- Set up a bulk buying account: A bulk buying account is basically an account you use to buy items on sale in bulk. You replenish the money with the savings on your groceries each week. It is a way of ensuring you always have money to buy in bulk.
- Chickens: If you own your own home, you might want to get some chickens. It is debatable if they will save you money, but if you are already buying organic/free range eggs, then having your own chooks will save you money.
- Block out curtains: They keep your home cool in summer and keep the heat in throughout winter.
- Sewing machine: If you can sew, a sewing machine can save you money by enabling you to mend clothing, sew things yourself and make presents for others.
- A DIY class: Is there something you want to know how to do, maybe sewing/basic plumbing/woodwork etc. Classes can be done through community colleges and teach you skills which will save you money at home.
- Small home repairs: Do you have leaking taps? A tile on your roof which needs replacing? Things like this if left can cost more, so use a little bit of money to get them repaired now.
- Get a will: If you don’t have one, get one. It won’t save you money, but it will help your loved ones should you pass away.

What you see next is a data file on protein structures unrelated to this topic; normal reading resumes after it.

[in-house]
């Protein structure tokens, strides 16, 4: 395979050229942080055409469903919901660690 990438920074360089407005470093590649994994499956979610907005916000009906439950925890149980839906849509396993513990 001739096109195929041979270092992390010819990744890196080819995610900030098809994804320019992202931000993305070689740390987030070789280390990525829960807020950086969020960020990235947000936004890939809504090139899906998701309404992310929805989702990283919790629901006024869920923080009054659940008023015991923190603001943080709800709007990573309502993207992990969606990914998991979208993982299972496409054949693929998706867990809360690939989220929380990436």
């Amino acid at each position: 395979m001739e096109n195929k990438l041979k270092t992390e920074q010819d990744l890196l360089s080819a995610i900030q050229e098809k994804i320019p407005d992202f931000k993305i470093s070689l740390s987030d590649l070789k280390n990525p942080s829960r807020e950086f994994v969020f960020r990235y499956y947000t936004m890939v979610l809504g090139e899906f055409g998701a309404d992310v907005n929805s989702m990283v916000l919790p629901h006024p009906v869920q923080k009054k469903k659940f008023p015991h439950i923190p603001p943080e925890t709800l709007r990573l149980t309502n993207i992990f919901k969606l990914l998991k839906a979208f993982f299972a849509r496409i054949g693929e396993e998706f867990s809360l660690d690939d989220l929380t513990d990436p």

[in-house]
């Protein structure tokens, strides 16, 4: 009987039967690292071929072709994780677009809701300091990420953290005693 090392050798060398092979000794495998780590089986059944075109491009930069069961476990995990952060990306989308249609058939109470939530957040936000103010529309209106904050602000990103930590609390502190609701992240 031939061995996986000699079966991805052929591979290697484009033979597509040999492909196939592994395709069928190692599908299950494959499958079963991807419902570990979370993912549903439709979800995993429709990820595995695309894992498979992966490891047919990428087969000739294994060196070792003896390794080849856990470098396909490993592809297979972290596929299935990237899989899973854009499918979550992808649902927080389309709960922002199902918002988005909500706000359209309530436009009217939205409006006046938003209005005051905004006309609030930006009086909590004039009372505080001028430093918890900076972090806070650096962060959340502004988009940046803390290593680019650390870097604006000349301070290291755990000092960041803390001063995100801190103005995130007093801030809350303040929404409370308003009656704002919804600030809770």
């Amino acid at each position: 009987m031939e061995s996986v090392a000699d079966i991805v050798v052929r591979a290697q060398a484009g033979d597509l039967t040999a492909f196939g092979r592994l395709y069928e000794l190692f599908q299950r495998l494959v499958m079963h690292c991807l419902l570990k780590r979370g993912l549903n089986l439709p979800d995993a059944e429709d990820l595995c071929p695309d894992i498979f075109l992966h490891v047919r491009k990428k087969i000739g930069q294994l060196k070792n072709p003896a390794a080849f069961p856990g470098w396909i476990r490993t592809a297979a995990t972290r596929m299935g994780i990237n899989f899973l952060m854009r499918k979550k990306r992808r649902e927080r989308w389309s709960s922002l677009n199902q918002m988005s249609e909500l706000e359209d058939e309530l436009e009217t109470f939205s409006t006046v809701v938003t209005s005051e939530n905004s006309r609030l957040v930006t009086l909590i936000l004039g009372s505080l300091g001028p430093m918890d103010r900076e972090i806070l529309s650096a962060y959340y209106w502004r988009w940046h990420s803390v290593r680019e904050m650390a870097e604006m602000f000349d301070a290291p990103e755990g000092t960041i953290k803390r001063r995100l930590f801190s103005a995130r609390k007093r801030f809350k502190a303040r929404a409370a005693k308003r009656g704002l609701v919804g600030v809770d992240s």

- Insurance: Insurances such as life and health are ones many people don’t have, but you really should have them. Some policies will cost more than $500, others less. Shop around, find what suits you and get them.
- Good quality shoes/clothes/anything: Items like winter jackets and boots go on sale now. Adults sizes don’t generally change much from year to year. Use some of your refund to buy some good quality, classic items at discount prices.
We’re talking bigger investments now, but bigger investments see bigger returns.
- Water tanks: They come in all different shapes and sizes. Collecting the water and using it even just in the laundry or toilet will reduce your water bill.
- Solar panels: Some people think they save, others think they are a waste of money. Do the research for the area you live in to weigh up cost vs benefit.
- Convert to gas: If you plan on staying in your home for a long time, it could be worthwhile getting gas heating, gas hot water etc. A big gas heater only costs 40cents an hour to run whereas large electric heaters are usually $1 – $2. Same goes for your car. If you plan on keeping your car for a long time you might want to weigh up the pros and cons of converting to gas.
- Replace energy guzzling appliances: Some appliances such as old air conditioners are very costly to run. Replacing them with an energy efficient air conditioner can halve your cooling bill in summer.
- Annual bills: Things like land rates, car insurance, house insurance etc can be paid annually and you often get a discount if you pay the bill in one lump sum instead of monthly. Look into the ones which will save you money and switch how you pay them
There are so many things you can spend money on to save money. It all depends on how much you have to spend and what will really save you money – everyone’s situation is different. What saves Joe thousands might only save Meg hundreds due to differing circumstances, so do your own research.
What have you spent money on to save money long term?